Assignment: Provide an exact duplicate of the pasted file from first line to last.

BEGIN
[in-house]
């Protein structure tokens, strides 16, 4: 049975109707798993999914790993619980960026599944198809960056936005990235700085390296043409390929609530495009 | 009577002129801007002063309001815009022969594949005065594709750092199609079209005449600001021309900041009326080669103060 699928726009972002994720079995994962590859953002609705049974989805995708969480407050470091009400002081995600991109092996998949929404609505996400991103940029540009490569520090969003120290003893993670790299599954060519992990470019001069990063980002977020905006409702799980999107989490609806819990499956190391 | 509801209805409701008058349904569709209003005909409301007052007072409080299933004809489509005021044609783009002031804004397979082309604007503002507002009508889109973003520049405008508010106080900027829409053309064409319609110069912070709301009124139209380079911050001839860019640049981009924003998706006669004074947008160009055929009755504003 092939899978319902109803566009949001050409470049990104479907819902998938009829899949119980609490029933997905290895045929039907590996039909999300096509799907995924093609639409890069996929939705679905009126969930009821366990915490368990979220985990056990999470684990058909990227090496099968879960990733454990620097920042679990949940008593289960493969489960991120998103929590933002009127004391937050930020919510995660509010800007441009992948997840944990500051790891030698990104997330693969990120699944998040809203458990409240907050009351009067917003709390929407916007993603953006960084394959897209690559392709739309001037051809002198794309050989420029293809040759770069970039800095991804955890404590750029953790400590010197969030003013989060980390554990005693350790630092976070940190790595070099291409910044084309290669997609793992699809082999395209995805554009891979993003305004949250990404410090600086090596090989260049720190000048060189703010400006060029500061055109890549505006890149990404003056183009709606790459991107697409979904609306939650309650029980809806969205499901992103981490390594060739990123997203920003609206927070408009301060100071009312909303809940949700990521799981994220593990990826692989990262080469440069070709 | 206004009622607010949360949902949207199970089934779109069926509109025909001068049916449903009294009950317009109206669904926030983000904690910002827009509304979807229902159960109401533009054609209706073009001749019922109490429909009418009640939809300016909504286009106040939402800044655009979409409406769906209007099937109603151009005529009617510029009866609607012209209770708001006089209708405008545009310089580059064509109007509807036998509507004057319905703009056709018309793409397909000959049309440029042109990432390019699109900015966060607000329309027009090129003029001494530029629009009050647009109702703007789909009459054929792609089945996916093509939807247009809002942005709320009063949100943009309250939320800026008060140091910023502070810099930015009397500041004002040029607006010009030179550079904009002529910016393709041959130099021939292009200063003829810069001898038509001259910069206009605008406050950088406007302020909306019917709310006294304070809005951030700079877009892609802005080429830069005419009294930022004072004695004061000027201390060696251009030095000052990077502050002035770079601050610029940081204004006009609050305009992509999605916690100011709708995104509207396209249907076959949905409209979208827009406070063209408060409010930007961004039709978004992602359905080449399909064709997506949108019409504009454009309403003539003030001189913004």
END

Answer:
[in-house]
């Protein structure tokens, strides 16, 4: 049975109707798993999914790993619980960026599944198809960056936005990235700085390296043409390929609530495009 | 009577002129801007002063309001815009022969594949005065594709750092199609079209005449600001021309900041009326080669103060 699928726009972002994720079995994962590859953002609705049974989805995708969480407050470091009400002081995600991109092996998949929404609505996400991103940029540009490569520090969003120290003893993670790299599954060519992990470019001069990063980002977020905006409702799980999107989490609806819990499956190391 | 509801209805409701008058349904569709209003005909409301007052007072409080299933004809489509005021044609783009002031804004397979082309604007503002507002009508889109973003520049405008508010106080900027829409053309064409319609110069912070709301009124139209380079911050001839860019640049981009924003998706006669004074947008160009055929009755504003 092939899978319902109803566009949001050409470049990104479907819902998938009829899949119980609490029933997905290895045929039907590996039909999300096509799907995924093609639409890069996929939705679905009126969930009821366990915490368990979220985990056990999470684990058909990227090496099968879960990733454990620097920042679990949940008593289960493969489960991120998103929590933002009127004391937050930020919510995660509010800007441009992948997840944990500051790891030698990104997330693969990120699944998040809203458990409240907050009351009067917003709390929407916007993603953006960084394959897209690559392709739309001037051809002198794309050989420029293809040759770069970039800095991804955890404590750029953790400590010197969030003013989060980390554990005693350790630092976070940190790595070099291409910044084309290669997609793992699809082999395209995805554009891979993003305004949250990404410090600086090596090989260049720190000048060189703010400006060029500061055109890549505006890149990404003056183009709606790459991107697409979904609306939650309650029980809806969205499901992103981490390594060739990123997203920003609206927070408009301060100071009312909303809940949700990521799981994220593990990826692989990262080469440069070709 | 206004009622607010949360949902949207199970089934779109069926509109025909001068049916449903009294009950317009109206669904926030983000904690910002827009509304979807229902159960109401533009054609209706073009001749019922109490429909009418009640939809300016909504286009106040939402800044655009979409409406769906209007099937109603151009005529009617510029009866609607012209209770708001006089209708405008545009310089580059064509109007509807036998509507004057319905703009056709018309793409397909000959049309440029042109990432390019699109900015966060607000329309027009090129003029001494530029629009009050647009109702703007789909009459054929792609089945996916093509939807247009809002942005709320009063949100943009309250939320800026008060140091910023502070810099930015009397500041004002040029607006010009030179550079904009002529910016393709041959130099021939292009200063003829810069001898038509001259910069206009605008406050950088406007302020909306019917709310006294304070809005951030700079877009892609802005080429830069005419009294930022004072004695004061000027201390060696251009030095000052990077502050002035770079601050610029940081204004006009609050305009992509999605916690100011709708995104509207396209249907076959949905409209979208827009406070063209408060409010930007961004039709978004992602359905080449399909064709997506949108019409504009454009309403003539003030001189913004």